Talented Students Deliver a Hit with “Annie”


Darren Dharia

Annie, played by eighth grader Catherine Schenk, sings on the BPAC stage with her dog, Sandy (sixth grader Maggie Smith).

With great acting and spectacular singing, Annie, this year’s middle school musical, was a huge success! Hundreds of people, including parents, teachers, and students, came to see the musical theater students’ rendition of the classic Broadway and Hollywood hit which was held April 12 and 13. Played out on the Barker Performing Arts Center stage, Annie tells the story of an orphan in 1930s New York who is invited to spend a Christmas with millionaire Oliver Warbucks. However, the mean-spirited Mrs. Hanigan, who runs the orphanage, devises a plan with her brother and his girlfriend to swindle Warbucks out of a fortune by having the couple pretend to be Annie’s parents. It all turns out okay, though, as Annie’s orphaned friends help her thwart the plan, and she is officially adopted by Warbucks at the end.

Darren Dharia
Schenk and eighth grader Zach German (Oliver Warbucks) perform a number together during the show.

Both the teachers and students enjoyed watching the musical theater students perform. “The whole show was incredible,” said middle school English teacher Mr. Nathan Ginnetty. “I was so impressed by the actors, the singing, and chemistry everyone had with one another. It was so impressive that Casey Crawford [Drake the butler] learned all his parts in one day. It was also funny how Emeline Smith’s part was nothing like how she acts in real life. Her role in the play was mean old Mrs. Hannigan, but in real life, she is a very nice student.”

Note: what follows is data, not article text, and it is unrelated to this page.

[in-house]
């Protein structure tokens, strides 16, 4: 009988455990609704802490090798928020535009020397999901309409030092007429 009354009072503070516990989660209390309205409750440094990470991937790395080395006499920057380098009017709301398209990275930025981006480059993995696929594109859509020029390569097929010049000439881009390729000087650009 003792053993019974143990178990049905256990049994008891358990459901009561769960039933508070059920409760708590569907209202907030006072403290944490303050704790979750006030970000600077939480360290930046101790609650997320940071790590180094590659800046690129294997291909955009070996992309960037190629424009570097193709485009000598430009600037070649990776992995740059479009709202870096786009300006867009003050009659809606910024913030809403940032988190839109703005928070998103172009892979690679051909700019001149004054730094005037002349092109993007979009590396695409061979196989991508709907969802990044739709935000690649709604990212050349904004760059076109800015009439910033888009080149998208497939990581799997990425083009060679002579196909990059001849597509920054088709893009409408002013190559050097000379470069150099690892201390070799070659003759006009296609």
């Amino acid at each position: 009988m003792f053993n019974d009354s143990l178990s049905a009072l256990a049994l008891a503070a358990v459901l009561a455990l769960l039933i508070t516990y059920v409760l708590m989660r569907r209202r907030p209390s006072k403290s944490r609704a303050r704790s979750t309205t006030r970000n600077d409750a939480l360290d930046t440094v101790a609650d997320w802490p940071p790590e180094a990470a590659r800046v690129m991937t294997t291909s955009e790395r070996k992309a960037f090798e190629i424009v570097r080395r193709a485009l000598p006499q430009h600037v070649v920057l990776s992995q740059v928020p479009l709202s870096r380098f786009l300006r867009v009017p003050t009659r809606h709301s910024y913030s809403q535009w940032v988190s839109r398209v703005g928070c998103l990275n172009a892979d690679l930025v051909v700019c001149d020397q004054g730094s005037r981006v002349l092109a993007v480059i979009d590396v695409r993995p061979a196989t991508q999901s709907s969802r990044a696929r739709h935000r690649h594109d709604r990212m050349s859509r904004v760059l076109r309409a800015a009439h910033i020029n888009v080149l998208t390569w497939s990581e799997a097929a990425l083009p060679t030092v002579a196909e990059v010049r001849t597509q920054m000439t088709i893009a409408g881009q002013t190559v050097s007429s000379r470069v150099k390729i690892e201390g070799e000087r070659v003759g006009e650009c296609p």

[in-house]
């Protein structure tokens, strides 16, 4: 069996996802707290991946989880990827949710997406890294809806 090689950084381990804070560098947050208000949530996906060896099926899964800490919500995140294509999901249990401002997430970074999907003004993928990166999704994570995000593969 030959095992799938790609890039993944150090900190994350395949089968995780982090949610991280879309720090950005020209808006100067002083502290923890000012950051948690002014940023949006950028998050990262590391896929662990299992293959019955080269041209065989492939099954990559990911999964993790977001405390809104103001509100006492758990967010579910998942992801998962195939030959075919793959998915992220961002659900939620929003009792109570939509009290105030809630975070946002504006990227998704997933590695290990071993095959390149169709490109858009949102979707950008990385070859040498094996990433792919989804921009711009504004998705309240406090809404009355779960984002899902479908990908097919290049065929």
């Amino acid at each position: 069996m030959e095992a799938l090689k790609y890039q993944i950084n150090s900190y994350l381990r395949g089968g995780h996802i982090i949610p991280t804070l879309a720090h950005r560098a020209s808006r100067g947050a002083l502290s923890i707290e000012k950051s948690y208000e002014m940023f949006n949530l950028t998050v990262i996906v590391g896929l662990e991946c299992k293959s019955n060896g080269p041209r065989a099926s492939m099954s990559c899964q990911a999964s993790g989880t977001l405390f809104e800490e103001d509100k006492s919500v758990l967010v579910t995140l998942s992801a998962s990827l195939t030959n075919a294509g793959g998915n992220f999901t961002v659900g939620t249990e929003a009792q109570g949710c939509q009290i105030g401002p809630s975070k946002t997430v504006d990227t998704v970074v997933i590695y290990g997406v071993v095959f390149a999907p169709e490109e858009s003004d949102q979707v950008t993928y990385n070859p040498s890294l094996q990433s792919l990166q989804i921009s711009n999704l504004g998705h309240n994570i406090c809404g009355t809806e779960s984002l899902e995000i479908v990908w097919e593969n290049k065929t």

Like Mr. Ginnetty, sixth grader Gianna Demerski thought that the play was “amazing and also really interesting. It was full of action! My favorite part of the show was definitely when the orphans started singing ‘It’s a Hard Knock Life.’”

Drama teacher Mr. Bob Bayless, in his ninth year as director, felt the musical suited his students.

“[We had] the right singers and actors for the play,” he said. “We chose it to fit the class – some of the students are multi-talented.”

Although the class pulled it off, it was under pressure from the beginning due to time constraints.“We got scripts in February and it was already so close to the play,” said Bayless. “With the Spring break that came and other things like the play, there were only about two months for rehearsing.”

The students felt the pinch as well.

Darren Dharia
Annie’s friends in the orphanage listen to Mr. Warbucks’ plea for Annie’s parents to come forward.

“The rehearsals were basically just running through all the songs, dances, and scenes together,” said seventh grader Sarah Darby, who played an orphan in the musical. “We did not run through the whole play until the last two rehearsals. But through all the struggles, we all performed fantastically.”

Even with all the difficulties in the making, Mr. Bayless and his students pulled off a great show and impressed many in the audience.

“I really liked it,” said seventh grader Anthony Pace. “The play was very enjoyable. My favorite part was when [seventh grader] Alex Bories acted and sounded like a rooster. That part made me laugh so hard.”

With a talented cast and seasoned director, Annie was definitely a hit, and that’s something on which you can bet your bottom dollar.